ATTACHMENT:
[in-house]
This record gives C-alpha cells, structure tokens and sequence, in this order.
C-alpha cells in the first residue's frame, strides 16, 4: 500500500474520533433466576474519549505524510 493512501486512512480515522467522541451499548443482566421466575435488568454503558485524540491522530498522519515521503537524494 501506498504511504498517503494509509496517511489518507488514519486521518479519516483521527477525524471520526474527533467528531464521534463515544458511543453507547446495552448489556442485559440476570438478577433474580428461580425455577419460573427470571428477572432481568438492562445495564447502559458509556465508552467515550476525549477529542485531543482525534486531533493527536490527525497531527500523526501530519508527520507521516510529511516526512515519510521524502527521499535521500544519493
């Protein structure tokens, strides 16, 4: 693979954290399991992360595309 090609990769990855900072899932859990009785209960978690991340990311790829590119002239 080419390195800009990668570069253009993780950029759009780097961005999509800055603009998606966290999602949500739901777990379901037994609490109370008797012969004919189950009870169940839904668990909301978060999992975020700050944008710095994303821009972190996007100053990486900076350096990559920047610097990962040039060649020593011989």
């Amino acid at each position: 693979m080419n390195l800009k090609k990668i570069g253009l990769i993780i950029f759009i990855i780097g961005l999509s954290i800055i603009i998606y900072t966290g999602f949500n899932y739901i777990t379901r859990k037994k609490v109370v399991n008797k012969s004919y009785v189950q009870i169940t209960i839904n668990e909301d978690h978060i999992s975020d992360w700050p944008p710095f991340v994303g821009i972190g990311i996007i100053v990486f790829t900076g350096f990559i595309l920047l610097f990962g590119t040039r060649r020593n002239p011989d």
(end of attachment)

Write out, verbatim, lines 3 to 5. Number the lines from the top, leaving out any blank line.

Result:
C-alpha cells in the first residue's frame, strides 16, 4: 500500500474520533433466576474519549505524510 493512501486512512480515522467522541451499548443482566421466575435488568454503558485524540491522530498522519515521503537524494 501506498504511504498517503494509509496517511489518507488514519486521518479519516483521527477525524471520526474527533467528531464521534463515544458511543453507547446495552448489556442485559440476570438478577433474580428461580425455577419460573427470571428477572432481568438492562445495564447502559458509556465508552467515550476525549477529542485531543482525534486531533493527536490527525497531527500523526501530519508527520507521516510529511516526512515519510521524502527521499535521500544519493
């Protein structure tokens, strides 16, 4: 693979954290399991992360595309 090609990769990855900072899932859990009785209960978690991340990311790829590119002239 080419390195800009990668570069253009993780950029759009780097961005999509800055603009998606966290999602949500739901777990379901037994609490109370008797012969004919189950009870169940839904668990909301978060999992975020700050944008710095994303821009972190996007100053990486900076350096990559920047610097990962040039060649020593011989």
């Amino acid at each position: 693979m080419n390195l800009k090609k990668i570069g253009l990769i993780i950029f759009i990855i780097g961005l999509s954290i800055i603009i998606y900072t966290g999602f949500n899932y739901i777990t379901r859990k037994k609490v109370v399991n008797k012969s004919y009785v189950q009870i169940t209960i839904n668990e909301d978690h978060i999992s975020d992360w700050p944008p710095f991340v994303g821009i972190g990311i996007i100053v990486f790829t900076g350096f990559i595309l920047l610097f990962g590119t040039r060649r020593n002239p011989d």